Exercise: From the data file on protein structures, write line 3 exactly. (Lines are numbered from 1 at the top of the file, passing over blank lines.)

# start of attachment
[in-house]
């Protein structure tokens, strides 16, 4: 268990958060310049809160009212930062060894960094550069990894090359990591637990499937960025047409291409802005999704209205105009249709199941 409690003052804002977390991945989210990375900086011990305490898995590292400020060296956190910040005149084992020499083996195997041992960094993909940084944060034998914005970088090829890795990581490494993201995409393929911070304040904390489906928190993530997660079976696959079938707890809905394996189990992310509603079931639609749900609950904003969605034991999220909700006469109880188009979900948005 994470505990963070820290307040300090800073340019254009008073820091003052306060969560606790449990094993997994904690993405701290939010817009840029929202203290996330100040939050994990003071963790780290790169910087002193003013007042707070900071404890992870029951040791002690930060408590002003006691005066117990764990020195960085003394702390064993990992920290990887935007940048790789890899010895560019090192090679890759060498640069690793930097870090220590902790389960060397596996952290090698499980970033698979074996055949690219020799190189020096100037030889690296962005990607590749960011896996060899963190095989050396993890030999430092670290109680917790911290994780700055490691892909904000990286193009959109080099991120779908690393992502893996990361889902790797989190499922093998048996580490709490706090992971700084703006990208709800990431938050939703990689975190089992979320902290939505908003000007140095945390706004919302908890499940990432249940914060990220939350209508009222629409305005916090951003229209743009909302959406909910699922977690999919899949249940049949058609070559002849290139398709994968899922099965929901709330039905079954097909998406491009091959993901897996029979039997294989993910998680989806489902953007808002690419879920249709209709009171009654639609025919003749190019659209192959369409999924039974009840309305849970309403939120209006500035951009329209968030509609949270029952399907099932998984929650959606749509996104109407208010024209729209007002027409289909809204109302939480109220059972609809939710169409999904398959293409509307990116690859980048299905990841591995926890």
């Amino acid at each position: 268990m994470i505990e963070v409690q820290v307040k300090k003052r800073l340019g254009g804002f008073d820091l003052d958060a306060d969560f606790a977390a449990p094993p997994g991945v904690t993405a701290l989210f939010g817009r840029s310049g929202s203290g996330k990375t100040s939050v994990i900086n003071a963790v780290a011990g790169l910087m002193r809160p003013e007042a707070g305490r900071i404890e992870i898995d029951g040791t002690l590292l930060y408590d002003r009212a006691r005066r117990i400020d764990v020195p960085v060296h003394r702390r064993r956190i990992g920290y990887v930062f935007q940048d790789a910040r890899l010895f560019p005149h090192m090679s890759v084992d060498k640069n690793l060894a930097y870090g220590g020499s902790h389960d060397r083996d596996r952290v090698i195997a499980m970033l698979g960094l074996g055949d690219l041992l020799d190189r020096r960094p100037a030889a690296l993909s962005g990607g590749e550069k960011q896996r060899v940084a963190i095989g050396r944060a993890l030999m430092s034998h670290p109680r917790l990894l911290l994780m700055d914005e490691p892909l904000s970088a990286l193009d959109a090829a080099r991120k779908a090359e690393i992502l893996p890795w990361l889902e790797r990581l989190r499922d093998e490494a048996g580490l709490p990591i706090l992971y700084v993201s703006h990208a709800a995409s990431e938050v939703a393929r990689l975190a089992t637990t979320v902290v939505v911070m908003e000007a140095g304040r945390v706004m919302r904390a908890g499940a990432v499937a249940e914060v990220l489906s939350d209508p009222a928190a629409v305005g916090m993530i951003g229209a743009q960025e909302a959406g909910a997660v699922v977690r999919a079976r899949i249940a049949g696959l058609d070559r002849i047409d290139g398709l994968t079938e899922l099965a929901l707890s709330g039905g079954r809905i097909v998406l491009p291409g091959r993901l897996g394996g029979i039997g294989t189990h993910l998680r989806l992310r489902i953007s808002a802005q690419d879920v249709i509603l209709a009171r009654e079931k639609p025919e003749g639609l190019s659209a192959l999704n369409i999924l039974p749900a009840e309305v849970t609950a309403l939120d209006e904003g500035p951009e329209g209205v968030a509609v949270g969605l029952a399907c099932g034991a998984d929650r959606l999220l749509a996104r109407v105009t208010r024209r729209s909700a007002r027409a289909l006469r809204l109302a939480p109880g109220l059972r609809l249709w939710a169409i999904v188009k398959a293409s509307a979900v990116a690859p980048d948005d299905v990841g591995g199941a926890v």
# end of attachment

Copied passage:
């Amino acid at each position: 268990m994470i505990e963070v409690q820290v307040k300090k003052r800073l340019g254009g804002f008073d820091l003052d958060a306060d969560f606790a977390a449990p094993p997994g991945v904690t993405a701290l989210f939010g817009r840029s310049g929202s203290g996330k990375t100040s939050v994990i900086n003071a963790v780290a011990g790169l910087m002193r809160p003013e007042a707070g305490r900071i404890e992870i898995d029951g040791t002690l590292l930060y408590d002003r009212a006691r005066r117990i400020d764990v020195p960085v060296h003394r702390r064993r956190i990992g920290y990887v930062f935007q940048d790789a910040r890899l010895f560019p005149h090192m090679s890759v084992d060498k640069n690793l060894a930097y870090g220590g020499s902790h389960d060397r083996d596996r952290v090698i195997a499980m970033l698979g960094l074996g055949d690219l041992l020799d190189r020096r960094p100037a030889a690296l993909s962005g990607g590749e550069k960011q896996r060899v940084a963190i095989g050396r944060a993890l030999m430092s034998h670290p109680r917790l990894l911290l994780m700055d914005e490691p892909l904000s970088a990286l193009d959109a090829a080099r991120k779908a090359e690393i992502l893996p890795w990361l889902e790797r990581l989190r499922d093998e490494a048996g580490l709490p990591i706090l992971y700084v993201s703006h990208a709800a995409s990431e938050v939703a393929r990689l975190a089992t637990t979320v902290v939505v911070m908003e000007a140095g304040r945390v706004m919302r904390a908890g499940a990432v499937a249940e914060v990220l489906s939350d209508p009222a928190a629409v305005g916090m993530i951003g229209a743009q960025e909302a959406g909910a997660v699922v977690r999919a079976r899949i249940a049949g696959l058609d070559r002849i047409d290139g398709l994968t079938e899922l099965a929901l707890s709330g039905g079954r809905i097909v998406l491009p291409g091959r993901l897996g394996g029979i039997g294989t189990h993910l998680r989806l992310r489902i953007s808002a802005q690419d879920v249709i509603l209709a009171r009654e079931k639609p025919e003749g639609l190019s659209a192959l999704n369409i999924l039974p749900a009840e309305v849970t609950a309403l939120d209006e904003g500035p951009e329209g209205v968030a509609v949270g969605l029952a399907c099932g034991a998984d929650r959606l999220l749509a996104r109407v105009t208010r024209r729209s909700a007002r027409a289909l006469r809204l109302a939480p109880g109220l059972r609809l249709w939710a169409i999904v188009k398959a293409s509307a979900v990116a690859p980048d948005d299905v990841g591995g199941a926890v």